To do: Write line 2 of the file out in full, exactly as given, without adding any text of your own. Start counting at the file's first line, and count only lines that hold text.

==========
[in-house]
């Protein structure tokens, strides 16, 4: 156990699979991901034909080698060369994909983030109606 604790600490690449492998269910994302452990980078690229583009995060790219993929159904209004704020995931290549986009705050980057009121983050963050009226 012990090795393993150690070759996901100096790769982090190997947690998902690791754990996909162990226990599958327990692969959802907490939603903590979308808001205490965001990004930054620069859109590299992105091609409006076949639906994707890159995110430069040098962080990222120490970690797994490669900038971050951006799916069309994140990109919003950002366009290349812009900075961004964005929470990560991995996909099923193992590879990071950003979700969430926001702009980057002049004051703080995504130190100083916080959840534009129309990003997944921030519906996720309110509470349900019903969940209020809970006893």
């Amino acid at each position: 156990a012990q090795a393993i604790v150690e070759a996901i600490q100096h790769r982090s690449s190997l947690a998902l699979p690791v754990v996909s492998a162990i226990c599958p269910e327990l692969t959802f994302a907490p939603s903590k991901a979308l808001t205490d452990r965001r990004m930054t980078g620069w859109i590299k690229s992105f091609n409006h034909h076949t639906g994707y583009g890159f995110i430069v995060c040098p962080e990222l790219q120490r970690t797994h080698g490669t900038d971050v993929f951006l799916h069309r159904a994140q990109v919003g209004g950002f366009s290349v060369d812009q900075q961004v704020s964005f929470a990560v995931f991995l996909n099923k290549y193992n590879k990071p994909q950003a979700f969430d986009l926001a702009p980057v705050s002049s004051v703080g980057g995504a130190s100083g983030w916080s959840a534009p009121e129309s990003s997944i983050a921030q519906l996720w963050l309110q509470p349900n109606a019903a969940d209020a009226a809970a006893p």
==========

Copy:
């Protein structure tokens, strides 16, 4: 156990699979991901034909080698060369994909983030109606 604790600490690449492998269910994302452990980078690229583009995060790219993929159904209004704020995931290549986009705050980057009121983050963050009226 012990090795393993150690070759996901100096790769982090190997947690998902690791754990996909162990226990599958327990692969959802907490939603903590979308808001205490965001990004930054620069859109590299992105091609409006076949639906994707890159995110430069040098962080990222120490970690797994490669900038971050951006799916069309994140990109919003950002366009290349812009900075961004964005929470990560991995996909099923193992590879990071950003979700969430926001702009980057002049004051703080995504130190100083916080959840534009129309990003997944921030519906996720309110509470349900019903969940209020809970006893």